Honda's DCT

In the world of powersports, no manufacturer is more closely associated with the automatic Dual Clutch Transmission (DCT) than Honda, and for good reason: While the sophisticated technology can be found on a number of high-performance sports cars, Honda is the only company to offer it on motorcycles, ATVs, or side-by-sides.

Honda has been an innovator with transmissions since 1958, when the 50cc C100 Super Cub featured an automatic centrifugal clutch that enabled riders to change gears with a foot lever without having to also manually operate a hand lever. The 1963 100cc Juno M scooter came with a continuously variable hydraulic transmission, and the 1977 750cc EARA sport bike debuted Hondamatic, an automotive-style automatic transmission with a torque converter. The V-Matic belt-drive system, offered on the 1980 50cc TACT scooter, would become the standard for continuously variable transmissions (CVT), integrating drive and gear-change operations. The Human Friendly Transmission (HFT), offered on the 2008 DN-01 sport cruiser, boasted a compact design that fit in the engine, an improved arrangement for coping with motorcycles' vehicle-packaging challenges.

DCT, however, was a significant step forward, as it offers the advantages of an automatic transmission without the usual negatives; in fact, one could make a good case for DCT being a manual transmission that shifts automatically. The system uses real gears, and there are no belts or pulleys; instead, it utilizes a pair of clutches (hence the name) riding on a pair of shafts—a hollow outer shaft and a second one that runs inside it. One clutch is assigned to odd-numbered gears (1, 3, 5, 7), the other even-numbered gears (2, 4, 6). This way, even while one clutch is engaged with the current gear, the next gear is always ready to be immediately engaged when one clutch hands off to the other. The result is smooth, quick gear changes with minimal loss of torque, and an improved overall riding experience.

Honda debuted DCT to the powersports world back in 2009, offering the technology on the stunning 2010 VFR1200F sport-touring motorcycle. Successor to the popular Interceptor, the bike was powered by a V4 engine inspired by Honda's MotoGP involvement. Clearly, if such a machine came equipped with DCT, the technology wasn't limited to motorcycling neophytes. The following model year, Honda followed up with a second-generation DCT that was lighter and more compact, and it was upgraded again for 2012.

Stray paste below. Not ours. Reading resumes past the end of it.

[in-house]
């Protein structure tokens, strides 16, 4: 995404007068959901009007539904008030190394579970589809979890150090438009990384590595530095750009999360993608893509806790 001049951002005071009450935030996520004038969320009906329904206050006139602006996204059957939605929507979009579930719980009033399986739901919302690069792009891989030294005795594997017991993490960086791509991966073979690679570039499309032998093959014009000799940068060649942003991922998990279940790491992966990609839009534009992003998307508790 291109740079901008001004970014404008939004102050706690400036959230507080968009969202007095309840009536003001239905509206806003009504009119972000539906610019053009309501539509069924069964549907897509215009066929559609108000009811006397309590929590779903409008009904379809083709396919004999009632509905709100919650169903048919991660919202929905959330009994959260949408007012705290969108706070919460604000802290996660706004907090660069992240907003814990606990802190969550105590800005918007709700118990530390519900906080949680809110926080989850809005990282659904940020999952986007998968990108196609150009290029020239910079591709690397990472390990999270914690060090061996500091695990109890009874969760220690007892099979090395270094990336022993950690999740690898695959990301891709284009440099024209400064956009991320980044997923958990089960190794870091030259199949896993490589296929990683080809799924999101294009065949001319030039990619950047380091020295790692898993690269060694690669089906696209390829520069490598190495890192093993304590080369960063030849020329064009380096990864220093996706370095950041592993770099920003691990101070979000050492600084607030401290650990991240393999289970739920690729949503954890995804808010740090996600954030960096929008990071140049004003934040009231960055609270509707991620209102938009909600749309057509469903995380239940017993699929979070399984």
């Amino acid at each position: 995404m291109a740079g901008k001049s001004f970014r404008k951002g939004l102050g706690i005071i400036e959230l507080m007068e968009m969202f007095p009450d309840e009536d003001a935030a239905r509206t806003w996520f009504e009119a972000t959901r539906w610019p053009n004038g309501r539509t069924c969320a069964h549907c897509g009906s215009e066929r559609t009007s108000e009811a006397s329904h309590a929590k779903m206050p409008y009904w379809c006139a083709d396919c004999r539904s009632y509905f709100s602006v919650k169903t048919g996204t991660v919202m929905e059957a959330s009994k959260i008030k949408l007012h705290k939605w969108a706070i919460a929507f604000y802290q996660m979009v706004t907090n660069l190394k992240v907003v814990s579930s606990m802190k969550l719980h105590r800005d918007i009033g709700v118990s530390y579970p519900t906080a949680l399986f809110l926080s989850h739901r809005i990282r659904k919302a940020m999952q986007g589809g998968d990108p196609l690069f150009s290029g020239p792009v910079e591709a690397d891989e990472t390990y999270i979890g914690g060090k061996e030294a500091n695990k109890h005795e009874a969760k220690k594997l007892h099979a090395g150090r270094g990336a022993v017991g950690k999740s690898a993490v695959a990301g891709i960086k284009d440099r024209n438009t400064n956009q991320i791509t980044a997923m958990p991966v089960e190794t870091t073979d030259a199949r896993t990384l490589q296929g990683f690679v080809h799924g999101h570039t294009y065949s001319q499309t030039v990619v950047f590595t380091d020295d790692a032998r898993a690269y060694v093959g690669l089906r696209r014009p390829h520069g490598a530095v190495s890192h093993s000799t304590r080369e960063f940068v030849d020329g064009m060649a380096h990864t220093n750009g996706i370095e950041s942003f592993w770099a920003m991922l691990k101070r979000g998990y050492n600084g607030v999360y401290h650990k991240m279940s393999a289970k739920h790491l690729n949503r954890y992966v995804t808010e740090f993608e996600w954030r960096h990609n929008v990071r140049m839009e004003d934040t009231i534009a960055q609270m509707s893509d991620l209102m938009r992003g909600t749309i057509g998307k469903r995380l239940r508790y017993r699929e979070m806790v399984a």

Subsequent years saw Honda's DCT continue its evolution as it was offered on models including the VFR1200X and NC700X adventure bikes, NC700S naked bike, Integra scooter, and CTX700 touring machine. This series of DCT-equipped models firmly established Honda as the leader in DCT-equipped motorcycles, but it was arguably with the 2016 debut of the CRF1000L Africa Twin—six years after the technology's powersports unveiling—that the public truly took notice of DCT's potential.

An adventure-touring bike that was developed following a "True Adventure" philosophy, the Africa Twin has enjoyed a warm reception from customers, who appreciate the model's ability to perform capably in applications as diverse as long-distance touring and rugged off-road trails. The fact that Honda would offer a DCT version of the machine confirmed that the technology's benefits extended beyond simplifying the act of riding. Attracted by the sophisticated system's performance benefits, veterans and hard-core riders have opted for the DCT version of the CRF1000L, sales of which have been very strong.

During much of this time, Honda has offered DCT on other, non-motorcycle products. As mentioned above, the technology isn't uncommon in high-performance sport cars, including the Acura NSX supercar, TLX performance luxury sedan, ILX compact sport sedan, and RLX sport hybrid. In powersports, Honda's flagship Pioneer 1000 is the industry's only side-by-side to be offered with DCT, while Honda's FourTrax Foreman Rubicon 4x4 and FourTrax Rancher are the only ATVs to be available with the technology.

Now, Honda introduces the all-new 2018 Gold Wing and Gold Wing Tour, and perhaps it should come as no surprise that the latest version of the legendary model is offered with DCT. When you think about it, the technology is well suited to high-performance touring, where riders should appreciate DCT's capacity to enhance the riding experience. The latest-generation version, with seven speeds, new dampers, and a Walking Mode (forward and reverse), boasts fast, smooth, quiet shifting, and is sure to be a hit among GL enthusiasts.